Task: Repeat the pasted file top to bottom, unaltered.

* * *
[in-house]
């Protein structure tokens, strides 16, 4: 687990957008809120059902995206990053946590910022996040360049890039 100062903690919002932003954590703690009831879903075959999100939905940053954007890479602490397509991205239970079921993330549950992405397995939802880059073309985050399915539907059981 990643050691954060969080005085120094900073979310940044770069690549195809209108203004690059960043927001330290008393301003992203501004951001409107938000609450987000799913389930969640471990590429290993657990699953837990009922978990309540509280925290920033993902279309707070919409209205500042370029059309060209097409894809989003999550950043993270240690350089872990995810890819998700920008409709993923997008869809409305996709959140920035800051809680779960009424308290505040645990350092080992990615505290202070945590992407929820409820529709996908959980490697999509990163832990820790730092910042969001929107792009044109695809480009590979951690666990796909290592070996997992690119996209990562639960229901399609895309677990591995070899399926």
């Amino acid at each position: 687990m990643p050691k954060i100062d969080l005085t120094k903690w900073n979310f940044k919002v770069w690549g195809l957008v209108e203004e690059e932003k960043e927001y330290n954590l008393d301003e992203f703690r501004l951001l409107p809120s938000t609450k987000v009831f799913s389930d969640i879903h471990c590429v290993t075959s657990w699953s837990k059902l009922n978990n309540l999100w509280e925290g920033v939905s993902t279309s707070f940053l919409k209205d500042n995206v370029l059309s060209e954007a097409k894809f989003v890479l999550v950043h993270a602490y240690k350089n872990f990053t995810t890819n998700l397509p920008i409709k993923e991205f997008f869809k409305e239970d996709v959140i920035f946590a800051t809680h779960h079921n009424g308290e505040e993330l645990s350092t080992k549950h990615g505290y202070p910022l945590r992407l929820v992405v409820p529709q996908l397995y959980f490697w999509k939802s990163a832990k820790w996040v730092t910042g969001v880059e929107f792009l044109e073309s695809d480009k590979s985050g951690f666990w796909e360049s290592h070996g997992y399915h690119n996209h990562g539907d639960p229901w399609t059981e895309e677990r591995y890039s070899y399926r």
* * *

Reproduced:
[in-house]
């Protein structure tokens, strides 16, 4: 687990957008809120059902995206990053946590910022996040360049890039 100062903690919002932003954590703690009831879903075959999100939905940053954007890479602490397509991205239970079921993330549950992405397995939802880059073309985050399915539907059981 990643050691954060969080005085120094900073979310940044770069690549195809209108203004690059960043927001330290008393301003992203501004951001409107938000609450987000799913389930969640471990590429290993657990699953837990009922978990309540509280925290920033993902279309707070919409209205500042370029059309060209097409894809989003999550950043993270240690350089872990995810890819998700920008409709993923997008869809409305996709959140920035800051809680779960009424308290505040645990350092080992990615505290202070945590992407929820409820529709996908959980490697999509990163832990820790730092910042969001929107792009044109695809480009590979951690666990796909290592070996997992690119996209990562639960229901399609895309677990591995070899399926």
């Amino acid at each position: 687990m990643p050691k954060i100062d969080l005085t120094k903690w900073n979310f940044k919002v770069w690549g195809l957008v209108e203004e690059e932003k960043e927001y330290n954590l008393d301003e992203f703690r501004l951001l409107p809120s938000t609450k987000v009831f799913s389930d969640i879903h471990c590429v290993t075959s657990w699953s837990k059902l009922n978990n309540l999100w509280e925290g920033v939905s993902t279309s707070f940053l919409k209205d500042n995206v370029l059309s060209e954007a097409k894809f989003v890479l999550v950043h993270a602490y240690k350089n872990f990053t995810t890819n998700l397509p920008i409709k993923e991205f997008f869809k409305e239970d996709v959140i920035f946590a800051t809680h779960h079921n009424g308290e505040e993330l645990s350092t080992k549950h990615g505290y202070p910022l945590r992407l929820v992405v409820p529709q996908l397995y959980f490697w999509k939802s990163a832990k820790w996040v730092t910042g969001v880059e929107f792009l044109e073309s695809d480009k590979s985050g951690f666990w796909e360049s290592h070996g997992y399915h690119n996209h990562g539907d639960p229901w399609t059981e895309e677990r591995y890039s070899y399926r």